Forest bench retained due to ministry’s corruption: Apex courtSeptember 9th, 2011 - 9:42 pm ICT by IANS
New Delhi, Sep 9 (IANS) The Supreme Court Friday said that it wanted to wind up its forest bench scrutinising projects that would have an adverse bearing on environment but unbridled corruption in the sanction of clearances by the environment and forest ministry was preventing it from doing so.
“We would have up wound up the forest bench but because of the corruption we have to continue with it,” Chief Justice S.H. Kapadia said, while hearing a matter concerning setting up a cement plant by Nirma in Gujarat’s Bhavnagar district.
A bench of Chief Justice Kapadia, Justice K.S. Radhakrishnan and Justice Swatanter Kumar pulled up the ministry after it was shown a letter by ministry official, P.L.Ahujarai, to Nirma Ltd. seeking a fresh study of the flora and fauna and the nature of the project by the company.
Chief Justice Kapadia asked if the ministry was not aware of apex court’s guidelines given in the Lafarge case which says that any expert opinion would be taken from panel of experts nominated by the government and not by the experts of the private project’s proponents.
The letter sent to Nirma Aug 25, 2011 reads: “You are requested to undertake a three month study on flora and fauna in the area (of the cement project) as the information/data is not fully available at the stage and to ascertain whether the project area is a wetland or a water body.”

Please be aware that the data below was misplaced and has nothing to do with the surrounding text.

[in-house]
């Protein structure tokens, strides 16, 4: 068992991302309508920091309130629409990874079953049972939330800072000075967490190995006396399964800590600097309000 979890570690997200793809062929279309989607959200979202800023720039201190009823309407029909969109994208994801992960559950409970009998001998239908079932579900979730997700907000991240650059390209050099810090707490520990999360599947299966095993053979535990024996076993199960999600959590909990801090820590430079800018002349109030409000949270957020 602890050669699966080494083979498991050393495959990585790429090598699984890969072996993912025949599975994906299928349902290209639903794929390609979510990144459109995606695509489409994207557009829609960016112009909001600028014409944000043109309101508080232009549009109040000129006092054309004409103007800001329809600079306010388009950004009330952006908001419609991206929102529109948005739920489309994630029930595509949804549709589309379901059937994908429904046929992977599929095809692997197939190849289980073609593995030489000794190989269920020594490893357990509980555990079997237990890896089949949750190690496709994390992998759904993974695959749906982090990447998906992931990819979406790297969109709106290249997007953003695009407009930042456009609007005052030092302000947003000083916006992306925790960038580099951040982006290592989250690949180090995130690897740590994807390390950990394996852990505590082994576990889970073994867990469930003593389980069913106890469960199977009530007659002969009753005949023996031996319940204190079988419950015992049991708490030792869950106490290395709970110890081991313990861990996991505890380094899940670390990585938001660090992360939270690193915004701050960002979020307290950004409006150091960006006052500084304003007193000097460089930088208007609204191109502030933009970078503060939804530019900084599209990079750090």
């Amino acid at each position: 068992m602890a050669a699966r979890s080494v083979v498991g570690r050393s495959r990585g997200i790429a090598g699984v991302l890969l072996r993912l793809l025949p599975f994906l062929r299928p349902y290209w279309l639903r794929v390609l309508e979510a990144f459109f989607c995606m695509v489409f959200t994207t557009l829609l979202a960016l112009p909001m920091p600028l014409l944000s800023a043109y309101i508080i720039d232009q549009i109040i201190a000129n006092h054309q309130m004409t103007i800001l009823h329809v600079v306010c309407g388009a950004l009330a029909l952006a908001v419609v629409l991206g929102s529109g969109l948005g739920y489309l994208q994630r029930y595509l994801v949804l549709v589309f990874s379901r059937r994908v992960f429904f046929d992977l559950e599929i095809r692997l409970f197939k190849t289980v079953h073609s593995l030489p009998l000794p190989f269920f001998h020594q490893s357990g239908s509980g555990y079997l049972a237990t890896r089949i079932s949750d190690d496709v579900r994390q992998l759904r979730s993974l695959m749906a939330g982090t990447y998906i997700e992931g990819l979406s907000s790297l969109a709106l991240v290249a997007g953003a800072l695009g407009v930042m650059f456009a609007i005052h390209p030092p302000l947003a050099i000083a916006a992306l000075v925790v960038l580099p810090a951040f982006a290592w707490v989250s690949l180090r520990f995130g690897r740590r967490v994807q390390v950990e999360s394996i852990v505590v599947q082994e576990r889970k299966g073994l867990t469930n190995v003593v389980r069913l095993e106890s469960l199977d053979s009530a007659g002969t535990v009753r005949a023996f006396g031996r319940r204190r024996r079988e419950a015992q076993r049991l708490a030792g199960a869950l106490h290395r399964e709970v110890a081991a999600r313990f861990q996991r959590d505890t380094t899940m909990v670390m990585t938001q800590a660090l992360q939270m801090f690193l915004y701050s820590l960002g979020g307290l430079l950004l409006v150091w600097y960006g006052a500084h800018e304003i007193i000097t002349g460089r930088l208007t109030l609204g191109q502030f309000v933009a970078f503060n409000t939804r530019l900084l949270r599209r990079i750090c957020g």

The letter had referred to the submission of Nirma in the course of the hearing July 12, 2011 that the “details of the flora/fauna covered in the report of the expert committee under the chairmanship of Prof. C.R. Babu are incomplete”.
Nirma had also made a submission regarding the definition of wetland and non-availability of long term biodiversity data for the project site.
The expert panel was set up in pursuance of an apex court direction of March 18, 2011. Headed by Babu, a professor emeritus and former pro-vice chancellor of Delhi University, it recommended against the setting up of Nirma’s cement plant at the site as it would adversely affect the environment in the area.
Senior counsel Harish Salve, who appeared for petitioners opposing the cement plant, told the court that despite the Expert Appraisal Committee (Industry-I) agreeing with the findings of the Babu Committee that the site was a “wetland” and the plant would be “disastrous” for the environment, the ministry had still sought a fresh study by Nirma.
Salve told the court that Gujarat government “vehemently maintains that it was wasteland”.
The EAC (Industry-I) in its meeting on May 5, 2011 had said: “There could be alternative sites enough in the vicinity that breeds no contention. No fresh water sanctuary needs to be razed to pitch a cement plant therein. The approval accorded may be revoked as it was initially founded on undisclosed and incorrect postulates.”
The court said that if the proposed site for the cement plant was not a “wasteland” as was stated at the time of giving it permission to go ahead with the project Dec 8, 2008, then it will have to be axed.
“The project was cleared on some basis but that basis has changed, then the project has to go,” Chief Justice Kapadia said.
As senior counsel T.R. Andhyarujina, appearing for Nirma, referred to the Gujarat High Court order, the chief justice said that the high court has not dealt with this issue and asked him to address the apex court as if it was hearing the matter for first time.
The court said that Nirma be provided with the copy of the Babu Committee report and asked it to file its reply.